Saturday, January 31, 2015

Colorado Haunted Hotels - The Fairlamb House B&B

Between now and late spring, we're sharing the history and haunted legends associated with each of the hotels and B&Bs included in our forthcoming book,  
Fairlamb House B&B
an amateur ghost hunting guide
to Haunted Hotels
in southwest Colorado

This week, we feature The Fairlamb House B&B  in Delta, Colo. (If you missed -- or want to revisit -- the paranormal investigation we conducted at this hotel, you can click here, as well as watch YouTube clips from our actual investigation.)

* * *
Historical Context
 For hundreds of years, this area was homelands to the Ute tribes, and by the early 1800s, a trading post sprang up in the region to serve Native Americans, traders, and trappers. In 1828, Antoine Robidoux built Fort Uncompahgre, established as a fur trading center. The nearby 200-year old Ute Council Tree still commemorates the tribe's Chief Ouray and his wife Chipeta. Legend says Chipeta was the only Indian woman ever permitted to sit in council meetings held at this site.
Annual Ute powwow in Delta
      Delta County was created by the Colorado legislature in 1883. The town took its name from the delta that forms at the confluence of the Uncompahgre and Gunnison rivers. The area’s story reflects a heritage of pioneering agriculture, mining, as well as land and water development.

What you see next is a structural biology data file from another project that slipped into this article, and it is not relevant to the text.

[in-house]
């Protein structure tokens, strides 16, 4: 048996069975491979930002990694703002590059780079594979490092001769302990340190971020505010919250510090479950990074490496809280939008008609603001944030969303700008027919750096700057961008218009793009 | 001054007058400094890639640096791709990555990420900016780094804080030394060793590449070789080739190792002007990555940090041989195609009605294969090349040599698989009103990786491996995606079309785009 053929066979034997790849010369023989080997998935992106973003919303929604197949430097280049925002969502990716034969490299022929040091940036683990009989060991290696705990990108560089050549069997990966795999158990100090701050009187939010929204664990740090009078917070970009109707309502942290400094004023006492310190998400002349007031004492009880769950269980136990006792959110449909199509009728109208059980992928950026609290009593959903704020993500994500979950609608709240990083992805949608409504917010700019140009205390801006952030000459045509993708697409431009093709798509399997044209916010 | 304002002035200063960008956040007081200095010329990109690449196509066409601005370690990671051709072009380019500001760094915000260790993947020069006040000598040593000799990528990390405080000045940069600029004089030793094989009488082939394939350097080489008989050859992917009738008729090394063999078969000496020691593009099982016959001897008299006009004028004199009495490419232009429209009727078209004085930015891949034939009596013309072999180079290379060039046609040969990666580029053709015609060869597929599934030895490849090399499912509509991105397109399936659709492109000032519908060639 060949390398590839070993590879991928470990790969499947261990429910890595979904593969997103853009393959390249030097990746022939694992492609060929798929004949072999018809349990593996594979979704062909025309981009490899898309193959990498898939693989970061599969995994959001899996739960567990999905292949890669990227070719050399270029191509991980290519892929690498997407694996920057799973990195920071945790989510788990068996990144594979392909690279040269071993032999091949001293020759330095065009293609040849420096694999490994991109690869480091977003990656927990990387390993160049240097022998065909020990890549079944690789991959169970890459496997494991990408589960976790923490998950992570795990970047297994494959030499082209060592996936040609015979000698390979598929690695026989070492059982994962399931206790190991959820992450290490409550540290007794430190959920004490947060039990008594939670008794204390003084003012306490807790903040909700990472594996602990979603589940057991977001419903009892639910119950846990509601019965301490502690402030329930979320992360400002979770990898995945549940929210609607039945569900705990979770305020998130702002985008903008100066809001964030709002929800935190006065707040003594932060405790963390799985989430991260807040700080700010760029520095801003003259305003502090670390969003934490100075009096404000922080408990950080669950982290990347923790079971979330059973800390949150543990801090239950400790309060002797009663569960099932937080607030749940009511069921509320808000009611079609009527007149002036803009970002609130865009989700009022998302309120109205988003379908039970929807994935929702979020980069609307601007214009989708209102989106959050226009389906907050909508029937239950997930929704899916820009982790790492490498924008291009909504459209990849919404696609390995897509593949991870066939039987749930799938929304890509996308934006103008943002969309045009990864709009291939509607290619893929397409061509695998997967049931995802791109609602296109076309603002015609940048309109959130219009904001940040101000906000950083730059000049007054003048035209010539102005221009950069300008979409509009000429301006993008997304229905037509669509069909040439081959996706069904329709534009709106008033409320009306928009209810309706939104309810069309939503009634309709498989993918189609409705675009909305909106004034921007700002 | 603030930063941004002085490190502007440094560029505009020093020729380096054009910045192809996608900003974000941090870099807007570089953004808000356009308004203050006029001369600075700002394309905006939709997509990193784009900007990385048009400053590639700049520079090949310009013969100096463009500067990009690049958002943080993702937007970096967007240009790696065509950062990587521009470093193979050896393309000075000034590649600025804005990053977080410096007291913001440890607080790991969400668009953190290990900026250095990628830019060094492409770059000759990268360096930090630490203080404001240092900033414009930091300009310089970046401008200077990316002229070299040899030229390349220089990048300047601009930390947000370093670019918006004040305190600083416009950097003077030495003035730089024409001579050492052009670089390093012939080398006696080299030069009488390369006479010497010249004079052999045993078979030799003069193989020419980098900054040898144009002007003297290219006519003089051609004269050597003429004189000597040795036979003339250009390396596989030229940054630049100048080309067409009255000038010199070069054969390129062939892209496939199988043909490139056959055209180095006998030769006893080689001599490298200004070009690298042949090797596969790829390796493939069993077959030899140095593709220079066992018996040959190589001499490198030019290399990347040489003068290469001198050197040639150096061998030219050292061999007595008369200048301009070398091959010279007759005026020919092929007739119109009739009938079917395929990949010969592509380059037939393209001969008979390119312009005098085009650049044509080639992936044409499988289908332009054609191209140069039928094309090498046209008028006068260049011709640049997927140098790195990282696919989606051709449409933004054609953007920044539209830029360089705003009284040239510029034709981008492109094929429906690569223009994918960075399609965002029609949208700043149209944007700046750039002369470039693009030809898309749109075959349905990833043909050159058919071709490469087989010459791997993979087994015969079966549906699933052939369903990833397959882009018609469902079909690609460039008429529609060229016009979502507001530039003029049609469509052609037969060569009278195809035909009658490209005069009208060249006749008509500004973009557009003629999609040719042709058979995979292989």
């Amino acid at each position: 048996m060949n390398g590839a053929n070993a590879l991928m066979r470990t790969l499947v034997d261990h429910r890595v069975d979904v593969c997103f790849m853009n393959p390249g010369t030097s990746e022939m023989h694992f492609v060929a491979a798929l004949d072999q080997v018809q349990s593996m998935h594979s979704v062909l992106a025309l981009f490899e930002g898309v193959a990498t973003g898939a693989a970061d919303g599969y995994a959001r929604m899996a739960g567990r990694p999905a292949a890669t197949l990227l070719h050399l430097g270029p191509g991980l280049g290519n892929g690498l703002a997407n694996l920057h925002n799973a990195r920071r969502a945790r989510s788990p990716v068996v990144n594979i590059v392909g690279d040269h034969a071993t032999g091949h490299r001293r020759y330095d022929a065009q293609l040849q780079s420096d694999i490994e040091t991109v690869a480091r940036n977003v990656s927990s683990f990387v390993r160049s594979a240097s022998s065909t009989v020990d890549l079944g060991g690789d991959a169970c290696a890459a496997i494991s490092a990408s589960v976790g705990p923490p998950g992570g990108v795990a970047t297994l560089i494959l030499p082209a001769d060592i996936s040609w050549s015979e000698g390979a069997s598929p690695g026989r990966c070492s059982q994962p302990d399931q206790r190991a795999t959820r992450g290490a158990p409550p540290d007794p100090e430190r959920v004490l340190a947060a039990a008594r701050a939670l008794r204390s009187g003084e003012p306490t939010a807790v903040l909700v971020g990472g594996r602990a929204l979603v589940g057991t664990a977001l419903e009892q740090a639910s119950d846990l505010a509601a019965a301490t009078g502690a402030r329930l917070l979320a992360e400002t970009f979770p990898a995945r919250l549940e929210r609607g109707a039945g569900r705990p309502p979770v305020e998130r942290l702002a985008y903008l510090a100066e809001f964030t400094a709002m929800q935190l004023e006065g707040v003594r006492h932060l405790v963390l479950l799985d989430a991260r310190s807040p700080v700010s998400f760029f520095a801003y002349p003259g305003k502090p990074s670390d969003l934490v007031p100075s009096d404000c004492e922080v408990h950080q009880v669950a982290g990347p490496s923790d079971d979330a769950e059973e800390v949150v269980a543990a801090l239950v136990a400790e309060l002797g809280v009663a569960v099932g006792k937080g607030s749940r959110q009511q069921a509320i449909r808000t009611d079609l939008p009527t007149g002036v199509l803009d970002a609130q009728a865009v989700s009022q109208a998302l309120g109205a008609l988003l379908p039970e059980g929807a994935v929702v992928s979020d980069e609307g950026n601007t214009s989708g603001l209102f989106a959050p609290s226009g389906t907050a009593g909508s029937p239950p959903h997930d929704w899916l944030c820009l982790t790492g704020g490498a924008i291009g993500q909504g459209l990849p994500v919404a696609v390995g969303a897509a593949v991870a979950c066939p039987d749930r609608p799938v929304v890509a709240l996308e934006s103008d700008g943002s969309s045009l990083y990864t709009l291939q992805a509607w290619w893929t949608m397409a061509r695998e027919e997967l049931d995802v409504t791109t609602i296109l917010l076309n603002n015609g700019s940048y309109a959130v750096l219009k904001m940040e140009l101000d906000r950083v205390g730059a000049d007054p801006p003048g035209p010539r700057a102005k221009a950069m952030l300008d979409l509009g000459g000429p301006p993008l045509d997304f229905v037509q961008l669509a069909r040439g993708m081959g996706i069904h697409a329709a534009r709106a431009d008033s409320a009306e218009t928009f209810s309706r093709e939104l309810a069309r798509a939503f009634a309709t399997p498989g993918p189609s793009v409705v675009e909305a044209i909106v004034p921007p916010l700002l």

Millard and Stella Fairlamb built The Fairlamb House in 1906, constructed of local Delta brick in classic Four Square architectural style. It was the first home in the area built by workers on an eight-hour work day. The house stood on a bluff that overlooked the delta below, and family members erected a series of houses that stretched an entire block. The Fairlamb House is listed on the State Historical Register.
One curious story centers on Millard, who combed through the nearby Utah desert in search of Indian artifacts. Finding a human skeleton, he gathered up the bones, put them in a box, and stored them in his third-floor attic. There they stayed for a number of years, always scaring the Fairlamb children. Eventually, the skeleton was turned over to the Utes for interment.